curl ootw: –range

--range or -r for short. As the name implies, this option is for doing “range requests”. This flag was available already in the first curl release ever: version 4.0. This option requires an extra argument specifying the specific requested range. Read on the learn how!

What exactly is a range request?

Get a part of the remote resource

Maybe you have downloaded only a part of a remote file, or maybe you’re only interested in getting a fraction of a huge remote resource. Those are two situations in which you might want your internet transfer client to ask the server to only transfer parts of the remote resource back to you.

Let’s say you’ve tried to download a 32GB file (let’s call it a huge file) from a slow server on the other side of the world and when you only had 794 bytes left to transfer, the connection broke and the transfer was aborted. The transfer took a very long time and you prefer not to just restart it from the beginning and yet, with many file formats those final 794 bytes are critical and the content cannot be handled without them.

We need those final 794 bytes! Enter range requests.

With range requests, you can tell curl exactly what byte range to ask for from the server. “Give us bytes 12345-12567” or “give us the last 794 bytes”. Like this:

curl --range 12345-12567


curl --range -794

This works with curl with several different protocols: HTTP(S), FTP(S) and SFTP. With HTTP(S), you can even be more fancy and ask for multiple ranges in the same request. Maybe you want the three sections of the resource?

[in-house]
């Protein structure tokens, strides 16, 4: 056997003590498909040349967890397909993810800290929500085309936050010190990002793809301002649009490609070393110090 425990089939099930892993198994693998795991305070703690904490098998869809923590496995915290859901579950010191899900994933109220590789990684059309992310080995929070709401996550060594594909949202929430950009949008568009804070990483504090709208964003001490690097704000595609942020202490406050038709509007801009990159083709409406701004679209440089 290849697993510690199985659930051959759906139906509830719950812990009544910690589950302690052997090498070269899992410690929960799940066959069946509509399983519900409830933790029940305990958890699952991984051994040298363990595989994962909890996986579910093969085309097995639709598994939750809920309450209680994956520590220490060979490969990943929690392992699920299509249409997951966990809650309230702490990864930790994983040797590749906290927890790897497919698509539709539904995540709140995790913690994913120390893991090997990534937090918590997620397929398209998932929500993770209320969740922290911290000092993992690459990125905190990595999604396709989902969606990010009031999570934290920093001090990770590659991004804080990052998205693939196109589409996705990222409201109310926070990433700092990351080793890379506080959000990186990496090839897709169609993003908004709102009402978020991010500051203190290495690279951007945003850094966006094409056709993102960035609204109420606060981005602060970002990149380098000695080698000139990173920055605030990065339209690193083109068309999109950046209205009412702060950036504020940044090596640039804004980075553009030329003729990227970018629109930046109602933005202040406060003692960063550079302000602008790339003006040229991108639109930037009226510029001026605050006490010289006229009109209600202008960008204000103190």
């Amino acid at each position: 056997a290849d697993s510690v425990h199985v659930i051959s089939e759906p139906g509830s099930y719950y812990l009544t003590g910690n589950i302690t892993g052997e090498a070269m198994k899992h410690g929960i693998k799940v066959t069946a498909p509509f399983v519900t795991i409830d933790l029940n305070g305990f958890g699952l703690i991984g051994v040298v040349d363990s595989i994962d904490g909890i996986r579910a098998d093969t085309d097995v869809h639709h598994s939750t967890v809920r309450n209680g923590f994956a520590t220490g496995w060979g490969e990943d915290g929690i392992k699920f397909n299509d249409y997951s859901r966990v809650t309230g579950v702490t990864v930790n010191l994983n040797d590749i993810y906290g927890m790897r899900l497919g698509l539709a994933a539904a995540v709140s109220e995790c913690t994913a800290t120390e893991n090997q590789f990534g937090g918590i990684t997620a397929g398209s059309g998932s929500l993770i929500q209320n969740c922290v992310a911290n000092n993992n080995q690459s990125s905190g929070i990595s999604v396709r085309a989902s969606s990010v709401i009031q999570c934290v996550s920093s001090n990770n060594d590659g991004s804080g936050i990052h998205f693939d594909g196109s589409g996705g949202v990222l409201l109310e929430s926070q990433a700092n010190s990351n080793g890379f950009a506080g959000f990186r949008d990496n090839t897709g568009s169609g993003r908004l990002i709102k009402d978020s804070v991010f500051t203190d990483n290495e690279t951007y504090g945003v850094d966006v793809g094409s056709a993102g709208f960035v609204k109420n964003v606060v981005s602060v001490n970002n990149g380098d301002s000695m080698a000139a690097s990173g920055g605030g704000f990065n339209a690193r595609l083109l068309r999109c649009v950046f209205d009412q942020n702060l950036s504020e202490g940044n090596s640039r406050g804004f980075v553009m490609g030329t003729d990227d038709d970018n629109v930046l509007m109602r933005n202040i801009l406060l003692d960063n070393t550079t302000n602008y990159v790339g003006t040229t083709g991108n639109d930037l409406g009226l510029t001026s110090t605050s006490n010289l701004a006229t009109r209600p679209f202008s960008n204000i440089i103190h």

curl --range 0-1000,2000-3000,4000-5000

Let me again emphasize that this multi-range feature only exists for HTTP(S) with curl and not with the other protocols, and the reason is quite simply that HTTP provides this by itself and we haven’t felt motivated enough to implement it for the other protocols.

Not always that easy

The description above is for when everything is fine and easy. But as you know, life is rarely that easy and straight forward as we want it to be and nether is the --range option. Primarily because of this very important detail:

Range support in HTTP is optional.

It means that when curl asks for a particular byte range to be returned, the server might not obey or care and instead it delivers the whole thing anyway. As a client we can detect this refusal, since a range response has a special HTTP response code (206) which won’t be used if the entire thing is sent back – but that’s often of little use if you really want to get the remaining bytes of a larger resource out of which you already have most downloaded since before.

One reason it is optional for HTTP and why many sites and pages in the wild refuse range requests is that those sites and pages generate contend on demand, dynamically. If we ask for a byte range from a static file on disk in the server offering a byte range is easy. But if the document is instead the result of lots of scripts and dynamic content being generated uniquely in the server-side at the time of each request, it isn’t.

HTTP 416 Range Not Satisfiable

If you ask for a range that is outside of what the server can provide, it will respond with a 416 response code. Let’s say for example you download a complete 200 byte resource and then you ask that server for the range 200-202 – you’ll get a 416 back because 200 bytes are index 0-199 so there’s nothing available at byte index 200 and beyond.

HTTP other ranges

--range for HTTP content implies “byte ranges”. There’s this theoretical support for other units of ranges in HTTP but that’s not supported by curl and in fact is not widely used over the Internet. Byte ranges are complicated enough!

Related command line options

curl also offers the --continue-at (-C) option which is a perhaps more user-friendly way to resume transfers without the user having to specify the exact byte range and handle data concatenation etc.

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